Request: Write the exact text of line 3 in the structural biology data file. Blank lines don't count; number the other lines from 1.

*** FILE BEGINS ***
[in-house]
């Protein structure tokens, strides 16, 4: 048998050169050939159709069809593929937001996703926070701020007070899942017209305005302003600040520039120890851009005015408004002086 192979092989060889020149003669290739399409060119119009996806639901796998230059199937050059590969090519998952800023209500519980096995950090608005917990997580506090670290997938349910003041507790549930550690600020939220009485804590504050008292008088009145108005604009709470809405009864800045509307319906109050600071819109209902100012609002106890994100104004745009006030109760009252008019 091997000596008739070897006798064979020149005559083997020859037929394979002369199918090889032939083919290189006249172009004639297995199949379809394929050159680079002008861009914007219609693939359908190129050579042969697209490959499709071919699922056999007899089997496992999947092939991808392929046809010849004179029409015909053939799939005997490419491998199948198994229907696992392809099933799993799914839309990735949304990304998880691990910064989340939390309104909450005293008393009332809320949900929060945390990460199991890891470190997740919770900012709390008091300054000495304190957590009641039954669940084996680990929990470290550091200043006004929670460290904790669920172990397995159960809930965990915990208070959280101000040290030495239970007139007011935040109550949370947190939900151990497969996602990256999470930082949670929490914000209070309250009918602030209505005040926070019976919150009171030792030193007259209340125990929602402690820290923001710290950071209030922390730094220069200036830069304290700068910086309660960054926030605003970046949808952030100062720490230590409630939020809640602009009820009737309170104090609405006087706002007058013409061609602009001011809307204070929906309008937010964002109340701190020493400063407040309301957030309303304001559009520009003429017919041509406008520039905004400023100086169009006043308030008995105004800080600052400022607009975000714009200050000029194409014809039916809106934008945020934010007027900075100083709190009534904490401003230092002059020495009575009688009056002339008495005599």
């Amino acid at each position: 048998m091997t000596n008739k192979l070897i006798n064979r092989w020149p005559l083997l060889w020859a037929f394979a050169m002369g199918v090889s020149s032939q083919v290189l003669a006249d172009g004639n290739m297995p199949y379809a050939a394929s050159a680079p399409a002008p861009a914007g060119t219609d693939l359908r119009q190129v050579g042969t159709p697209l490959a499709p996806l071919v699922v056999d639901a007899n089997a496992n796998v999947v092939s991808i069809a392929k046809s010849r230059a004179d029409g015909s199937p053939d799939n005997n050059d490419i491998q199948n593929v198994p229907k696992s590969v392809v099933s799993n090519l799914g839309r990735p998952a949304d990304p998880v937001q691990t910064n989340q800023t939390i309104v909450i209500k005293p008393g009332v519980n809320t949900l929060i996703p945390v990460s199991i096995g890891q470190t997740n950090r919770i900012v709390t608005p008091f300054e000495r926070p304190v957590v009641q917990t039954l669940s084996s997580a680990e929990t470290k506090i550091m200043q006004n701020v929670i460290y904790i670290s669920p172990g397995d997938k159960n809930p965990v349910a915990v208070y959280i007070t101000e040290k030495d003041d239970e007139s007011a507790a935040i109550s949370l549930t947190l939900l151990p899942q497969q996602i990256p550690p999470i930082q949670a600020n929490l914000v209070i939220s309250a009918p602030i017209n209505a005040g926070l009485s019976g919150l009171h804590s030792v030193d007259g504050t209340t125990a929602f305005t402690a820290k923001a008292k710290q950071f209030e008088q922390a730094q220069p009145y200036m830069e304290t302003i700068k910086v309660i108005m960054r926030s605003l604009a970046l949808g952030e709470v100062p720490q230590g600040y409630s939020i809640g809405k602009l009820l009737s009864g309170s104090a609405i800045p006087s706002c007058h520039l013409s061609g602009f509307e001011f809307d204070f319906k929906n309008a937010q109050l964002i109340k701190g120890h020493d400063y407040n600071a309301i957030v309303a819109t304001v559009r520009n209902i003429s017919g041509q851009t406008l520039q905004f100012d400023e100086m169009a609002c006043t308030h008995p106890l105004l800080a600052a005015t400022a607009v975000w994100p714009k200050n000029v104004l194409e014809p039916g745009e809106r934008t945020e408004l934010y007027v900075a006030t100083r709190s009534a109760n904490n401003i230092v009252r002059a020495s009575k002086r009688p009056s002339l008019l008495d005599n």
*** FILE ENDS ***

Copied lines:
């Amino acid at each position: 048998m091997t000596n008739k192979l070897i006798n064979r092989w020149p005559l083997l060889w020859a037929f394979a050169m002369g199918v090889s020149s032939q083919v290189l003669a006249d172009g004639n290739m297995p199949y379809a050939a394929s050159a680079p399409a002008p861009a914007g060119t219609d693939l359908r119009q190129v050579g042969t159709p697209l490959a499709p996806l071919v699922v056999d639901a007899n089997a496992n796998v999947v092939s991808i069809a392929k046809s010849r230059a004179d029409g015909s199937p053939d799939n005997n050059d490419i491998q199948n593929v198994p229907k696992s590969v392809v099933s799993n090519l799914g839309r990735p998952a949304d990304p998880v937001q691990t910064n989340q800023t939390i309104v909450i209500k005293p008393g009332v519980n809320t949900l929060i996703p945390v990460s199991i096995g890891q470190t997740n950090r919770i900012v709390t608005p008091f300054e000495r926070p304190v957590v009641q917990t039954l669940s084996s997580a680990e929990t470290k506090i550091m200043q006004n701020v929670i460290y904790i670290s669920p172990g397995d997938k159960n809930p965990v349910a915990v208070y959280i007070t101000e040290k030495d003041d239970e007139s007011a507790a935040i109550s949370l549930t947190l939900l151990p899942q497969q996602i990256p550690p999470i930082q949670a600020n929490l914000v209070i939220s309250a009918p602030i017209n209505a005040g926070l009485s019976g919150l009171h804590s030792v030193d007259g504050t209340t125990a929602f305005t402690a820290k923001a008292k710290q950071f209030e008088q922390a730094q220069p009145y200036m830069e304290t302003i700068k910086v309660i108005m960054r926030s605003l604009a970046l949808g952030e709470v100062p720490q230590g600040y409630s939020i809640g809405k602009l009820l009737s009864g309170s104090a609405i800045p006087s706002c007058h520039l013409s061609g602009f509307e001011f809307d204070f319906k929906n309008a937010q109050l964002i109340k701190g120890h020493d400063y407040n600071a309301i957030v309303a819109t304001v559009r520009n209902i003429s017919g041509q851009t406008l520039q905004f100012d400023e100086m169009a609002c006043t308030h008995p106890l105004l800080a600052a005015t400022a607009v975000w994100p714009k200050n000029v104004l194409e014809p039916g745009e809106r934008t945020e408004l934010y007027v900075a006030t100083r709190s009534a109760n904490n401003i230092v009252r002059a020495s009575k002086r009688p009056s002339l008019l008495d005599n």